Health Information Management

Sufficient documentation a major hurdle for ICD-10

APCs Insider, October 25, 2013

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It’s October 1, 2014, and ICD-10 has finally been implemented. Your coders have been fully trained about the new guidelines and added specificity. You’ve performed end-to-end testing with all of your payers (except CMS) to guarantee seamless claim submission. It still may not be enough to ensure full reimbursement for the services you provided.

Only 63% of providers’ current physician documentation is sufficient to support the more rigorous specifications of ICD-10-CM, according to a 20,000-record audit recently performed by AAPC. This lack of specific enough documentation could have a major negative impact on revenue if not corrected before implementation, with coders relying on less specific default codes.

In fact, AAPC found that insufficient documentation often made up a large percentage of at-risk revenue compared with what was properly documented at facilities. At one facility, the seven most commonly used diagnosis codes accounted for 93% of the facility’s revenue. This means that ensuring proper documentation on just a handful of codes could have a major impact on the bottom line.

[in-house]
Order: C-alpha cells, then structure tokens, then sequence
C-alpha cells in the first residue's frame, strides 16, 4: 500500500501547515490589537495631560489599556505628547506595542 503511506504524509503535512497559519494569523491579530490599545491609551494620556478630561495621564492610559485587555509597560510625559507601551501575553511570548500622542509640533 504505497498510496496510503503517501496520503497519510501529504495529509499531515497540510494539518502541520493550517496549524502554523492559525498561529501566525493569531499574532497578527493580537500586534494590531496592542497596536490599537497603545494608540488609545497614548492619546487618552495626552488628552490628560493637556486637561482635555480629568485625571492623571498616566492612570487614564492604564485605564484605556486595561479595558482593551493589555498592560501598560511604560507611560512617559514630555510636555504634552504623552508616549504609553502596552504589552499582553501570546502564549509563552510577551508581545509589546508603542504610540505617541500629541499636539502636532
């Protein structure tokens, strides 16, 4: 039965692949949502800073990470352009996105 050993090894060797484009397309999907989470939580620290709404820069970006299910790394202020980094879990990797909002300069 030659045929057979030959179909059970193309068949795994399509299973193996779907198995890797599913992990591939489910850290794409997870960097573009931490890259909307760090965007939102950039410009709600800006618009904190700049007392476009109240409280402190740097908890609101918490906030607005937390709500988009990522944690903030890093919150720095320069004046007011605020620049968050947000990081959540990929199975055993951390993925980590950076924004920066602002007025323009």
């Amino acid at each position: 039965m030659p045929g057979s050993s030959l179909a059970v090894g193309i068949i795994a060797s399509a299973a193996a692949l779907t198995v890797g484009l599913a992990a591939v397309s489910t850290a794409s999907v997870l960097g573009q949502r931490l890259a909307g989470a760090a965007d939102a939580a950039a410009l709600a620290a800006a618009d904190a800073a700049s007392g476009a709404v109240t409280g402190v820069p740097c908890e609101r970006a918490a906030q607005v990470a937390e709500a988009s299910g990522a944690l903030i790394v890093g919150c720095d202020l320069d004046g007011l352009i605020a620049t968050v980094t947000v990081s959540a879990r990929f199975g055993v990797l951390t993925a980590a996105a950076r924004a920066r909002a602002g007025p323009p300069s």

How well physicians sufficiently documented for ICD-10 varied widely by specialty. Gastroenterology practices had the lowest percent of complete documentation at just 48%. Plastic surgery, meanwhile, boasted the highest at 98%.

The good news is that providers are well aware of this problem with less than one year before implementation. More than 50% of respondents to a current poll on JustCoding.com indicated that physician documentation was their biggest concern about ICD-10.

Providers should have already completed a documentation assessment to understand which conditions and diagnoses will be most important to focus on improving before ICD-10 implementation. They now have less than a year to review their most commonly used codes and make sure that everyone in the revenue cycle, from coders to physicians, is aware of what will be necessary in order to guarantee proper reimbursement. 



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